Democrats diss draft legislation to scrap DOL fiduciary rule, set best-interest advice standard for brokers
Mark Schoeff Jr., InvestmentNews

Democrats rejected on Thursday draft legislation to kill the Labor Department’s fiduciary rule and replace it with an investment-advice standard for brokers contained in the measure. In a two-hour hearing of a House Financial Services subcommittee, Democratic lawmakers defended the DOL regulation, which requires financial advisers to act in the best interests of their clients in retirement accounts.

LPL to roll out new mutual fund platform as DOL fiduciary rule takes effect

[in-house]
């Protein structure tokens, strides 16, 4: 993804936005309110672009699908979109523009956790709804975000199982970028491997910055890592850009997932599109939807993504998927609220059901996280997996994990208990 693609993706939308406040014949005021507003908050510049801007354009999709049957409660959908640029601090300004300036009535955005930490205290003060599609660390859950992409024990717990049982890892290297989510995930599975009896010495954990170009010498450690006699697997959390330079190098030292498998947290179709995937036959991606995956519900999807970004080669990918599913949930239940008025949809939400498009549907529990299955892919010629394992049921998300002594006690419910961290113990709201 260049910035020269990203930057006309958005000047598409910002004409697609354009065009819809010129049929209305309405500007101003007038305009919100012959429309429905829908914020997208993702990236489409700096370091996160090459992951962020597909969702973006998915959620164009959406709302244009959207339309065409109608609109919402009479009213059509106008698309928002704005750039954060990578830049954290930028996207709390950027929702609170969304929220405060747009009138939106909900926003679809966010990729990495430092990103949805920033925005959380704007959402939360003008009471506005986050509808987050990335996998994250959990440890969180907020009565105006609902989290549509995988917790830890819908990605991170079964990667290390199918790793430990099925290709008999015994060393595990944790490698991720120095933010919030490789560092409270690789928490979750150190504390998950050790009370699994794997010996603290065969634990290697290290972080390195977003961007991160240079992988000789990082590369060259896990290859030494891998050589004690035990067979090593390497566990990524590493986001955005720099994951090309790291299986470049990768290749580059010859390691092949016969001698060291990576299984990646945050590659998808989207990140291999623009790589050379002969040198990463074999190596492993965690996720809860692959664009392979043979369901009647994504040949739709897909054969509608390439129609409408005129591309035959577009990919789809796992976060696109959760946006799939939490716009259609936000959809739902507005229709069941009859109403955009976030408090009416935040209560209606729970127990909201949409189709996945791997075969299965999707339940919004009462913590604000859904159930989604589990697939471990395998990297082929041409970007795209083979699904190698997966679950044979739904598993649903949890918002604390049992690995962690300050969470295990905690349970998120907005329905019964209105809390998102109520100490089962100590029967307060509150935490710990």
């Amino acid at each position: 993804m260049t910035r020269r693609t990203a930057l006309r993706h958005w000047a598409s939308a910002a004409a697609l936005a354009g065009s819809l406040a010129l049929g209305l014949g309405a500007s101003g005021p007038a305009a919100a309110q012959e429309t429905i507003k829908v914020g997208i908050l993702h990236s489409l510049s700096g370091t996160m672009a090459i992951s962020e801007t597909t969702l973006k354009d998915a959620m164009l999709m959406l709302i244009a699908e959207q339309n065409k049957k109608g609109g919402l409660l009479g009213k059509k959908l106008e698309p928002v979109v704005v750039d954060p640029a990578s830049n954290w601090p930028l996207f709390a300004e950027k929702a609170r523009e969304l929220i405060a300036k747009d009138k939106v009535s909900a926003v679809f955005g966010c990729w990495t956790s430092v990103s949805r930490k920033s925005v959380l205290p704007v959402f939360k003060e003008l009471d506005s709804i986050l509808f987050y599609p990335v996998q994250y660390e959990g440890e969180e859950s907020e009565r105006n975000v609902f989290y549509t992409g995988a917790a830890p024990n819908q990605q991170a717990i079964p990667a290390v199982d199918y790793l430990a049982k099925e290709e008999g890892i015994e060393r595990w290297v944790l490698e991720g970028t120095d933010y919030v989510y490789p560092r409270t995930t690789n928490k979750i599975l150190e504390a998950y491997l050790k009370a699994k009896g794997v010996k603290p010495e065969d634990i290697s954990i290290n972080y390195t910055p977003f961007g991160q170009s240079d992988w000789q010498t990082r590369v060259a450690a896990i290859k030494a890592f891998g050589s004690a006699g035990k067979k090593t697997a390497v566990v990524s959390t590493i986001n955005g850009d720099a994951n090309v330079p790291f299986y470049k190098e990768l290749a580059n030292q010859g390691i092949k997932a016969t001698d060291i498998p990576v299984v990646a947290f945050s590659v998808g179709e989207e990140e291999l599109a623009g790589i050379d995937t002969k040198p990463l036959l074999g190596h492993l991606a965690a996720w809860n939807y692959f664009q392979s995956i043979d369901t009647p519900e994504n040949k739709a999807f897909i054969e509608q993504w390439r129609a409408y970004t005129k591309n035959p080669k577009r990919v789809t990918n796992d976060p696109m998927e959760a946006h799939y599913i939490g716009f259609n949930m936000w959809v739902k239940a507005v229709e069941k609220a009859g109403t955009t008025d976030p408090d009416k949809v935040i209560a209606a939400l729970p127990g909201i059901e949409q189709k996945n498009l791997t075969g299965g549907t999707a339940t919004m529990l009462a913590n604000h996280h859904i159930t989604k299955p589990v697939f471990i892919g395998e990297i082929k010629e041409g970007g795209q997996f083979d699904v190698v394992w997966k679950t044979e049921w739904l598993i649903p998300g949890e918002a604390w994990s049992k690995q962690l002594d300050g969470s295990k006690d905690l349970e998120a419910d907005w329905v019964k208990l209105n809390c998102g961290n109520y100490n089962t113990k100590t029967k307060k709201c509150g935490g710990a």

Greg Iacurci, InvestmentNews

LPL Financial announced Thursday it plans to roll out a new mutual fund platform to advisers early next year to eliminate perceived conflicts of interest in compensation as the Labor Department’s fiduciary rule is set to take full effect. LPL, the largest independent broker-dealer in the U.S., told its 14,000 financial advisers the Mutual Fund Only platform would standardize their upfront and trailing compensation for mutual fund sales, and slightly reduce the number of fund families available to clients.

Housing and GSEs

U.S. mortgage quality improves, but foreclosures on the rise
Pete Schroeder, Reuters

More Americans were keeping up with their mortgages at the beginning of 2017 but the number of foreclosures is also on the rise, a government report said on Thursday. The Office of the Comptroller of the Currency said that 95.6 percent of first-lien mortgages were current or performing in the first quarter, up from 94.7 percent in the last three months of 2016.